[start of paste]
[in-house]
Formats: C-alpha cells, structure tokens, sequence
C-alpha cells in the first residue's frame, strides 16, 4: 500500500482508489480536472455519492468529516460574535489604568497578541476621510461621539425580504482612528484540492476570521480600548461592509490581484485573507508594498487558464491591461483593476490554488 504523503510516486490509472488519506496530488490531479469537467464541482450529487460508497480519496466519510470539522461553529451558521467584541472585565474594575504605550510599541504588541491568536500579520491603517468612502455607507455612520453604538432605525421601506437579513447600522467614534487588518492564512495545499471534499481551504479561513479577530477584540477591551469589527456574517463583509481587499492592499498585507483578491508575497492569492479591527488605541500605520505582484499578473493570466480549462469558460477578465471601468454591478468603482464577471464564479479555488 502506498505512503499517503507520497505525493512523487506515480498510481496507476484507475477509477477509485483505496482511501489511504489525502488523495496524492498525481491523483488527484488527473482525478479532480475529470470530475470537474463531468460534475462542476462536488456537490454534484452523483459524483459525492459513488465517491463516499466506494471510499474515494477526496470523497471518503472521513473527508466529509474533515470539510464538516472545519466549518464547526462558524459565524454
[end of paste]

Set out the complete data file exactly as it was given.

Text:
[in-house]
Formats: C-alpha cells, structure tokens, sequence
C-alpha cells in the first residue's frame, strides 16, 4: 500500500482508489480536472455519492468529516460574535489604568497578541476621510461621539425580504482612528484540492476570521480600548461592509490581484485573507508594498487558464491591461483593476490554488 504523503510516486490509472488519506496530488490531479469537467464541482450529487460508497480519496466519510470539522461553529451558521467584541472585565474594575504605550510599541504588541491568536500579520491603517468612502455607507455612520453604538432605525421601506437579513447600522467614534487588518492564512495545499471534499481551504479561513479577530477584540477591551469589527456574517463583509481587499492592499498585507483578491508575497492569492479591527488605541500605520505582484499578473493570466480549462469558460477578465471601468454591478468603482464577471464564479479555488 502506498505512503499517503507520497505525493512523487506515480498510481496507476484507475477509477477509485483505496482511501489511504489525502488523495496524492498525481491523483488527484488527473482525478479532480475529470470530475470537474463531468460534475462542476462536488456537490454534484452523483459524483459525492459513488465517491463516499466506494471510499474515494477526496470523497471518503472521513473527508466529509474533515470539510464538516472545519466549518464547526462558524459565524454